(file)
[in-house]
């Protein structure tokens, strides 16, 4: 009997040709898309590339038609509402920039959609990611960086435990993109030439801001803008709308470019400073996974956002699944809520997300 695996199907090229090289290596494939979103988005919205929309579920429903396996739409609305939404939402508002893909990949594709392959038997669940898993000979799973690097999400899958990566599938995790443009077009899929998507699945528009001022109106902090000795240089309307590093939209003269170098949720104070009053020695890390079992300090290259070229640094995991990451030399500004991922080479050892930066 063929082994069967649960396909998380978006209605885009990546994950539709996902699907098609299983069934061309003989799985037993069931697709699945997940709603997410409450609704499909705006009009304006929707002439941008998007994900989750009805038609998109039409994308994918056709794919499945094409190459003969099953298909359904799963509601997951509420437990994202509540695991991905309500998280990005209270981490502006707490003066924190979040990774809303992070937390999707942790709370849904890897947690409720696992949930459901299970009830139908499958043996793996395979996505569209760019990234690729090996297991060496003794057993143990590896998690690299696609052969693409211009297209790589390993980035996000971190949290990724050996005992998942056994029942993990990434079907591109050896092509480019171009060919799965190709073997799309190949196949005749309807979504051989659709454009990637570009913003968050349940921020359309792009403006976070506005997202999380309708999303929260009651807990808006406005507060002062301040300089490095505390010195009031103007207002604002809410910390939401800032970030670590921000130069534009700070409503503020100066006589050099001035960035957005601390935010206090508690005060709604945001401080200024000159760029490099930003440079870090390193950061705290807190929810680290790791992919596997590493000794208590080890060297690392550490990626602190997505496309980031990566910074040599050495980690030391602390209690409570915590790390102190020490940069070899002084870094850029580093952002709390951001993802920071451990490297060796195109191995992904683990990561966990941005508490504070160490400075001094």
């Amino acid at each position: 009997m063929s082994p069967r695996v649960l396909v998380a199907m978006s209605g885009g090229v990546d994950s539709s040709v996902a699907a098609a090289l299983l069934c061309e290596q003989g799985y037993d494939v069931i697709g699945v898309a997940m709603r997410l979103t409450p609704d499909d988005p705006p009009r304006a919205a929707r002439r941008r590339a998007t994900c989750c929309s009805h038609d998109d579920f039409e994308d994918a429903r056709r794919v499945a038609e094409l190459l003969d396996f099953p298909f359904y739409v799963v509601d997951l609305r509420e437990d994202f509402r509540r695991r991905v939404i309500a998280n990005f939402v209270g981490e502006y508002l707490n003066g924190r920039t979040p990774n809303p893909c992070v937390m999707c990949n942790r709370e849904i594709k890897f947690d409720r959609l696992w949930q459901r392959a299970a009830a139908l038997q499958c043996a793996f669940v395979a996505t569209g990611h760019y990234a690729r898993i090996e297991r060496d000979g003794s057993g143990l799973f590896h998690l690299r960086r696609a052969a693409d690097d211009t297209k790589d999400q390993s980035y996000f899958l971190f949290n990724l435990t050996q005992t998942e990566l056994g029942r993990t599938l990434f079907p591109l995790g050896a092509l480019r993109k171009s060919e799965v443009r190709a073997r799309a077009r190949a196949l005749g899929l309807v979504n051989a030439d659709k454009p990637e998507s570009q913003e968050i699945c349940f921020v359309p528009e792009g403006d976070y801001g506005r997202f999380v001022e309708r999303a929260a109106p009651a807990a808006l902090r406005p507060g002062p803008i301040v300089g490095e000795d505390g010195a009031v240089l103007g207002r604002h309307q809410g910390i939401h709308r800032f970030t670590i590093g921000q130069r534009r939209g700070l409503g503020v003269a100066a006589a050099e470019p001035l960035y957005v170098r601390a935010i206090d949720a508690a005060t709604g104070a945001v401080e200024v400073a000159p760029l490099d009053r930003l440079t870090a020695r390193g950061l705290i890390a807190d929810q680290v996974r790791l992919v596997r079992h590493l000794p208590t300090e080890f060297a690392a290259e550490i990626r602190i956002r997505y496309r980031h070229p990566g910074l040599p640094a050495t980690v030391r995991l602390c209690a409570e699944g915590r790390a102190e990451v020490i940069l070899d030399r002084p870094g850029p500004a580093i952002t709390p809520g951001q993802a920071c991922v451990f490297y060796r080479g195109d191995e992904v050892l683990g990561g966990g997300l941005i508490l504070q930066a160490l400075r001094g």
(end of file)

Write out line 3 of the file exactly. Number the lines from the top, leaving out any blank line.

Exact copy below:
């Amino acid at each position: 009997m063929s082994p069967r695996v649960l396909v998380a199907m978006s209605g885009g090229v990546d994950s539709s040709v996902a699907a098609a090289l299983l069934c061309e290596q003989g799985y037993d494939v069931i697709g699945v898309a997940m709603r997410l979103t409450p609704d499909d988005p705006p009009r304006a919205a929707r002439r941008r590339a998007t994900c989750c929309s009805h038609d998109d579920f039409e994308d994918a429903r056709r794919v499945a038609e094409l190459l003969d396996f099953p298909f359904y739409v799963v509601d997951l609305r509420e437990d994202f509402r509540r695991r991905v939404i309500a998280n990005f939402v209270g981490e502006y508002l707490n003066g924190r920039t979040p990774n809303p893909c992070v937390m999707c990949n942790r709370e849904i594709k890897f947690d409720r959609l696992w949930q459901r392959a299970a009830a139908l038997q499958c043996a793996f669940v395979a996505t569209g990611h760019y990234a690729r898993i090996e297991r060496d000979g003794s057993g143990l799973f590896h998690l690299r960086r696609a052969a693409d690097d211009t297209k790589d999400q390993s980035y996000f899958l971190f949290n990724l435990t050996q005992t998942e990566l056994g029942r993990t599938l990434f079907p591109l995790g050896a092509l480019r993109k171009s060919e799965v443009r190709a073997r799309a077009r190949a196949l005749g899929l309807v979504n051989a030439d659709k454009p990637e998507s570009q913003e968050i699945c349940f921020v359309p528009e792009g403006d976070y801001g506005r997202f999380v001022e309708r999303a929260a109106p009651a807990a808006l902090r406005p507060g002062p803008i301040v300089g490095e000795d505390g010195a009031v240089l103007g207002r604002h309307q809410g910390i939401h709308r800032f970030t670590i590093g921000q130069r534009r939209g700070l409503g503020v003269a100066a006589a050099e470019p001035l960035y957005v170098r601390a935010i206090d949720a508690a005060t709604g104070a945001v401080e200024v400073a000159p760029l490099d009053r930003l440079t870090a020695r390193g950061l705290i890390a807190d929810q680290v996974r790791l992919v596997r079992h590493l000794p208590t300090e080890f060297a690392a290259e550490i990626r602190i956002r997505y496309r980031h070229p990566g910074l040599p640094a050495t980690v030391r995991l602390c209690a409570e699944g915590r790390a102190e990451v020490i940069l070899d030399r002084p870094g850029p500004a580093i952002t709390p809520g951001q993802a920071c991922v451990f490297y060796r080479g195109d191995e992904v050892l683990g990561g966990g997300l941005i508490l504070q930066a160490l400075r001094g």